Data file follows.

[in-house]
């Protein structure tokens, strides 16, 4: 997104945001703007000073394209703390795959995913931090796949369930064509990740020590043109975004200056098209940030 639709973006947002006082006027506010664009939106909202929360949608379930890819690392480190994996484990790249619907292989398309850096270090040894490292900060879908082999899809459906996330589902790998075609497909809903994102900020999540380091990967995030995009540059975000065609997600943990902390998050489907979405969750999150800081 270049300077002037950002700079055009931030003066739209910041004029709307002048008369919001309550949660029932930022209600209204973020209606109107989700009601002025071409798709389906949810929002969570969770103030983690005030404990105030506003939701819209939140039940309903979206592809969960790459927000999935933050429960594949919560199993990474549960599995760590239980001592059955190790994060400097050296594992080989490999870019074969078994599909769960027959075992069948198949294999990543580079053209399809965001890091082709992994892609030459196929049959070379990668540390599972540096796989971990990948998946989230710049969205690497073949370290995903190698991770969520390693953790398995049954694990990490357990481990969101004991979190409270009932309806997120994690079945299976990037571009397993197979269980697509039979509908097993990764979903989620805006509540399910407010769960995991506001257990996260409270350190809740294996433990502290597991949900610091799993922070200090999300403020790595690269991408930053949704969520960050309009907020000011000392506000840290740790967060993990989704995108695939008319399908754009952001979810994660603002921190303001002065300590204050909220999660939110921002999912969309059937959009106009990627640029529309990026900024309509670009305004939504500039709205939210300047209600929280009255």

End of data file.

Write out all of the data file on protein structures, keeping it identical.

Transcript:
[in-house]
């Protein structure tokens, strides 16, 4: 997104945001703007000073394209703390795959995913931090796949369930064509990740020590043109975004200056098209940030 639709973006947002006082006027506010664009939106909202929360949608379930890819690392480190994996484990790249619907292989398309850096270090040894490292900060879908082999899809459906996330589902790998075609497909809903994102900020999540380091990967995030995009540059975000065609997600943990902390998050489907979405969750999150800081 270049300077002037950002700079055009931030003066739209910041004029709307002048008369919001309550949660029932930022209600209204973020209606109107989700009601002025071409798709389906949810929002969570969770103030983690005030404990105030506003939701819209939140039940309903979206592809969960790459927000999935933050429960594949919560199993990474549960599995760590239980001592059955190790994060400097050296594992080989490999870019074969078994599909769960027959075992069948198949294999990543580079053209399809965001890091082709992994892609030459196929049959070379990668540390599972540096796989971990990948998946989230710049969205690497073949370290995903190698991770969520390693953790398995049954694990990490357990481990969101004991979190409270009932309806997120994690079945299976990037571009397993197979269980697509039979509908097993990764979903989620805006509540399910407010769960995991506001257990996260409270350190809740294996433990502290597991949900610091799993922070200090999300403020790595690269991408930053949704969520960050309009907020000011000392506000840290740790967060993990989704995108695939008319399908754009952001979810994660603002921190303001002065300590204050909220999660939110921002999912969309059937959009106009990627640029529309990026900024309509670009305004939504500039709205939210300047209600929280009255």